PORT-AU-PRINCE, Haiti (AP) — The Haitian prime minister who resigned under pressure over the weekend said Monday that the country has made significant progress during his tenure even as the political standoff that led to his ouster continues.
Laurent Lamothe said foreign investment and school enrollment both increased during his 31 months as prime minister, the longest period anyone has held the post in Haitian history. He said crime is down and most of the encampments that sprung up following the January 2010 earthquake are now gone.
"The results are there and they are undeniable," Lamothe said in an interview with The Associated Press.
But a bitter political standoff that has delayed legislative elections remains. An independent commission created by President Michel Martelly to resolve the situation recommended that Lamothe resign, which he did early Sunday.
"I made the ultimate sacrifice for the country to move forward and to respect the findings of an independent commission set up by president," he said.
The entire Cabinet must step down as well under the Constitution. The commission had said that Martelly should name a new nominee for prime minister this week but his nominee must still win approval from the Senate and the Chamber of Deputies.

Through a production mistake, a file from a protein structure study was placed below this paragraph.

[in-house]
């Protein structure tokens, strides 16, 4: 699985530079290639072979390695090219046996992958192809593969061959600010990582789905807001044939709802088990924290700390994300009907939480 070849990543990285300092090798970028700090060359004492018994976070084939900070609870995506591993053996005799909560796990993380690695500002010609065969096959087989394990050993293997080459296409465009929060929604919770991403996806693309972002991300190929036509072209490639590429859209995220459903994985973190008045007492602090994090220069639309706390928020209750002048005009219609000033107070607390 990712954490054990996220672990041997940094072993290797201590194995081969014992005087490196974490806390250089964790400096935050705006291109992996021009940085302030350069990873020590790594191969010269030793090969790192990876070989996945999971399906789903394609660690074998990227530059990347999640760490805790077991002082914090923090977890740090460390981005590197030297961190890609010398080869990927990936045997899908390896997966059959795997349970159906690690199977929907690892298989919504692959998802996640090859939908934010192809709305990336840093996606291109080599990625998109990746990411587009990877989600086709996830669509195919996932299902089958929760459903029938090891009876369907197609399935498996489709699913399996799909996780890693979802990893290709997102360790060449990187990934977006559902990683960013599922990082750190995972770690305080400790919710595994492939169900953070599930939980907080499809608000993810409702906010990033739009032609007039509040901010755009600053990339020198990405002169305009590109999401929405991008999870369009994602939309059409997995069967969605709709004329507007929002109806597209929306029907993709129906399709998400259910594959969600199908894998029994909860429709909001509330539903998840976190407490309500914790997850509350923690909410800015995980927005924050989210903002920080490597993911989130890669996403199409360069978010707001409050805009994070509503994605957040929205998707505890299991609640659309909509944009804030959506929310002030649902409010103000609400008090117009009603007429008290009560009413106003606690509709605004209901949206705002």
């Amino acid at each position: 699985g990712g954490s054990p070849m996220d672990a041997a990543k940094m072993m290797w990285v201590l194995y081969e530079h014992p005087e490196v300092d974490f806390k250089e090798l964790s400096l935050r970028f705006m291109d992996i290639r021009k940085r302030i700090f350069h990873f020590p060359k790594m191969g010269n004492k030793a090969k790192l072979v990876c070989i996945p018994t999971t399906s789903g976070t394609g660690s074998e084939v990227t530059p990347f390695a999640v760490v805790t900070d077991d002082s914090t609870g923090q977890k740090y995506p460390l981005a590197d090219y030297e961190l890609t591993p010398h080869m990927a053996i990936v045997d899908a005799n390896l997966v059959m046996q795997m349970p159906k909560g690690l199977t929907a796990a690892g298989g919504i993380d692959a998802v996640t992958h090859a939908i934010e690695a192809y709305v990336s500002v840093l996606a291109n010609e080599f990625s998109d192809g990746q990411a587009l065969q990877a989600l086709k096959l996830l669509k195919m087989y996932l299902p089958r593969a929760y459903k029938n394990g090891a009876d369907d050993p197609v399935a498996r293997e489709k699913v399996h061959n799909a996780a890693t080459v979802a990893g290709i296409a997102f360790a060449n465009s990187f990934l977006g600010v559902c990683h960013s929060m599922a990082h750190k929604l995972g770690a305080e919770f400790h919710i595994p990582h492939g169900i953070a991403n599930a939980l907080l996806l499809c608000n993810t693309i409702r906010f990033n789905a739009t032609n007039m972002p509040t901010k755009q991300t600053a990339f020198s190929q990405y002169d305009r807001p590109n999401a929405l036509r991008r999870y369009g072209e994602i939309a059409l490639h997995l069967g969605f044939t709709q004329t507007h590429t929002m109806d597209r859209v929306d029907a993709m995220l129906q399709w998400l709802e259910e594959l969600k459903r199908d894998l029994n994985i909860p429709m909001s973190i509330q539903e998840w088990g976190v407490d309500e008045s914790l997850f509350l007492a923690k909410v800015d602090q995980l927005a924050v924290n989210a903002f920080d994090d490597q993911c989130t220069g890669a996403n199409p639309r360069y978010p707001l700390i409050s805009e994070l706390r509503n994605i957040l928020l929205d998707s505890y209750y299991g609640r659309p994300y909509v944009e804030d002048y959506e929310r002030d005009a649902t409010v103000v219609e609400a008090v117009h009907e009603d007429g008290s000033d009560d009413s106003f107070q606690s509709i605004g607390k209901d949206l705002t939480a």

The president is also complying with the rest of the commission's recommendations, including removing the entire electoral council and replacing it with new members following negotiations with lawmakers and releasing several people considered political prisoners by the opposition, government spokesman Lucien Jura said Monday.
Martelly was supposed to call elections in 2011 for a majority of Senate seats, the entire Chamber of Deputies and local offices. But several opposition senators have used parliamentary procedure to prevent a vote authorizing the election while orchestrating a series of large protests in the capital to call for the president to resign. Another protest was planned for Tuesday despite the resignation of Lamothe.
"We are not making progress with Martelly. He has to resign," said Andre Michel, the leader of one of the parties that make up the opposition, who has accused the president of trying to stack the electoral council with supporters and trying to undermine the Constitution.
On Jan. 12, the terms of the current Senate will expire and the president can sign a decree that will enable the country to hold the elections in the first half of the year, Lamothe said.
The departing prime minister said he has no plans to run for president of Haiti and is looking forward to taking some time off after many long days trying to run the government of the struggling country.
"In the 31 months, I was determined to show to the world that Haiti was a different place and I think I have started to do that," he said.
Associated Press writer Ben Fox in Miami contributed to this report.